A Circulation Society, Reconsidered: Syrian Jewish Merchant Networks after the Exodus from Aleppo


  • Paul Anderson University of Cambridge




Syria, Jews, trading networks, Milan, Kobe, São Paulo


This article analyses the durability of transregional Syrian Jewish merchant networks through the twentieth and early twenty-first centuries, when the centre of these trading networks shifted several times in response to economic transformations and political pressures. Migration patterns from Aleppo following the Ottoman collapse and the exodus after 1947 call for a modified conceptualisation of centres, peripheries and circulation from dominant approaches to merchant networks and circulation societies. Centres are generally thought of as the origin points of persons and goods – namely, women, religious specialists and collateral-free credit – which circulate exclusively within the network; peripheries are nodes which merely receive and depend on centres in these respects. I add to this by analysing central or critical nodes as those where different kinds of mobility intersected to inject new vitality into the networks. Peripheries are not only dependent nodes, but vital points of refuge and transition in times of duress. Furthermore, beyond persons and credit, the circulation of aesthetic and ethical standards, in addition to name values, has helped to maintain the integrity of the network in a period of geographic reconfiguration.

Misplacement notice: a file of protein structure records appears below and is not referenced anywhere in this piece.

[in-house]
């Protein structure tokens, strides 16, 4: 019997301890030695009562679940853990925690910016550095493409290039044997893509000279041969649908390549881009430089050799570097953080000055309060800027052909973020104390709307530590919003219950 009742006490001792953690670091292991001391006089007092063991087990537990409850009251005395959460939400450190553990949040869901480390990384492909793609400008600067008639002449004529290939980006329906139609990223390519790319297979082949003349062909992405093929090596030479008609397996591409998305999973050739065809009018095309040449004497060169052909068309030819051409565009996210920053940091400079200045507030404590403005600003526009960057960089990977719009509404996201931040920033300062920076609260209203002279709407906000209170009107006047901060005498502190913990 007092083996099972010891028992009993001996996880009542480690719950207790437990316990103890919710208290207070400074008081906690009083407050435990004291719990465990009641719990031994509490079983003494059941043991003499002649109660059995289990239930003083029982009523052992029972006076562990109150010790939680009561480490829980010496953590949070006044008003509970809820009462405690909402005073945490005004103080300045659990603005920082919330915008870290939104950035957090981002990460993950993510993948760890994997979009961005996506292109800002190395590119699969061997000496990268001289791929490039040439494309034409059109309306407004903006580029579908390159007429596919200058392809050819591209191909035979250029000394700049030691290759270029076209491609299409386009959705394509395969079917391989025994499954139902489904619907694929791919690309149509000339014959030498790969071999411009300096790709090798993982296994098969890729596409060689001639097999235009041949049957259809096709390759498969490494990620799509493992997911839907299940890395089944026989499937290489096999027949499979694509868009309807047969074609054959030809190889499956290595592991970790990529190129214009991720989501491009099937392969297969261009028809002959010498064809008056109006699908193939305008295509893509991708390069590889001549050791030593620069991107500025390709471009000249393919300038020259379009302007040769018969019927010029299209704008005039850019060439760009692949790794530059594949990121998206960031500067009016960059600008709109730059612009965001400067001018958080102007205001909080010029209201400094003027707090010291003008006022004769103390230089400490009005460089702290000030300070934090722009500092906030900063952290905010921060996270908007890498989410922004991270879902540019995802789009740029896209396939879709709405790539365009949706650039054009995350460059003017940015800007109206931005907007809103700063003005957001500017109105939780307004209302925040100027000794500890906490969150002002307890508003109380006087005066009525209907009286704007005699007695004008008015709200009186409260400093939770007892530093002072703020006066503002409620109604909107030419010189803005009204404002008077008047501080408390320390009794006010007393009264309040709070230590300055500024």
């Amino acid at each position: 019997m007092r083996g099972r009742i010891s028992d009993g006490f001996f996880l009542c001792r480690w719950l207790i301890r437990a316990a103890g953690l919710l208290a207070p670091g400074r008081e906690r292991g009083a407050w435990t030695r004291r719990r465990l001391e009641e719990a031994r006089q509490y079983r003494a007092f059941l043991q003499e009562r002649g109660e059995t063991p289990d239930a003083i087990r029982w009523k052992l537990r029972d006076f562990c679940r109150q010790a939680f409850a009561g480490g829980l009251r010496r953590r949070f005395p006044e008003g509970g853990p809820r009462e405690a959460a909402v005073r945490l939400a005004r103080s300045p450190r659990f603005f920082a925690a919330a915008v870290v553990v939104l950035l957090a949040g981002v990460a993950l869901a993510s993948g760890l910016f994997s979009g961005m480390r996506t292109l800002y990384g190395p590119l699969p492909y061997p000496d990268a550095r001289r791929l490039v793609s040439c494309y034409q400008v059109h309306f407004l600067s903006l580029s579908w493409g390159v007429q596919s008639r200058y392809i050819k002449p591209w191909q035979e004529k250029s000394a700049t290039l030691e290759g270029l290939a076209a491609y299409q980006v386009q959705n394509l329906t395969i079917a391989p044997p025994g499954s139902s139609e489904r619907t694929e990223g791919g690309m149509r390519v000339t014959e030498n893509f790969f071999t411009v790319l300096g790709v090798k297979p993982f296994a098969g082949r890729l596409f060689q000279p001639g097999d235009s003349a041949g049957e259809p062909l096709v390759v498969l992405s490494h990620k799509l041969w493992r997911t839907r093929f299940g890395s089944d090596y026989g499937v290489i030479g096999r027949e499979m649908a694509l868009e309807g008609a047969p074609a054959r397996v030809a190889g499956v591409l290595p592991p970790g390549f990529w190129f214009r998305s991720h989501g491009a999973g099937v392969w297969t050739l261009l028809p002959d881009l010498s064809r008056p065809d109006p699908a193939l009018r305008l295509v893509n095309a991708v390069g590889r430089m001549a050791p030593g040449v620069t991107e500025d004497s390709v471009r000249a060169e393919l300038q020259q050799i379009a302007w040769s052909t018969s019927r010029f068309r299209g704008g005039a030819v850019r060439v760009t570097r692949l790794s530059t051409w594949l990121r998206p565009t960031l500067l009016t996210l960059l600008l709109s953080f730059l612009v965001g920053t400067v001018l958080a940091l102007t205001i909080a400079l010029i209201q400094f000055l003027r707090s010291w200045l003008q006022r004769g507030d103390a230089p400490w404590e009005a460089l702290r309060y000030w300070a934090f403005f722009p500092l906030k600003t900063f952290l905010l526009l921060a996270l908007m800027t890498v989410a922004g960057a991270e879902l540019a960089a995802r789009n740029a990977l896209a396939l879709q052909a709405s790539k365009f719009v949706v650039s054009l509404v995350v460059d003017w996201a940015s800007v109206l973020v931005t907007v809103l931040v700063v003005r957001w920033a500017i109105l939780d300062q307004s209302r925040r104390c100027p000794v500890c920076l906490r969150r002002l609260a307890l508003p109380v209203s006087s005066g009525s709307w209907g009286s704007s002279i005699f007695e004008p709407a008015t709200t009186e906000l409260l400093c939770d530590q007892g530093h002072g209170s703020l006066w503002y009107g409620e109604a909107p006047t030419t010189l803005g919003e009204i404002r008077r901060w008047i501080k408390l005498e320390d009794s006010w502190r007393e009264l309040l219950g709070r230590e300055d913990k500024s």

Author Biography

Paul Anderson, University of Cambridge

PAUL ANDERSON is Associate Professor of Middle Eastern Studies at the University of Cambridge. He is the author of Exchange Ideologies: Commerce, Language and Patriarchy in Pre-conflict Aleppo (Cornell University Press, 2023) and Co-Investigator on the project ‘Afterlives of Urban Muslim Asia: Alternative Imaginaries of Society and Polity’ funded by the Arts and Humanities Research Council in the United Kingdom.


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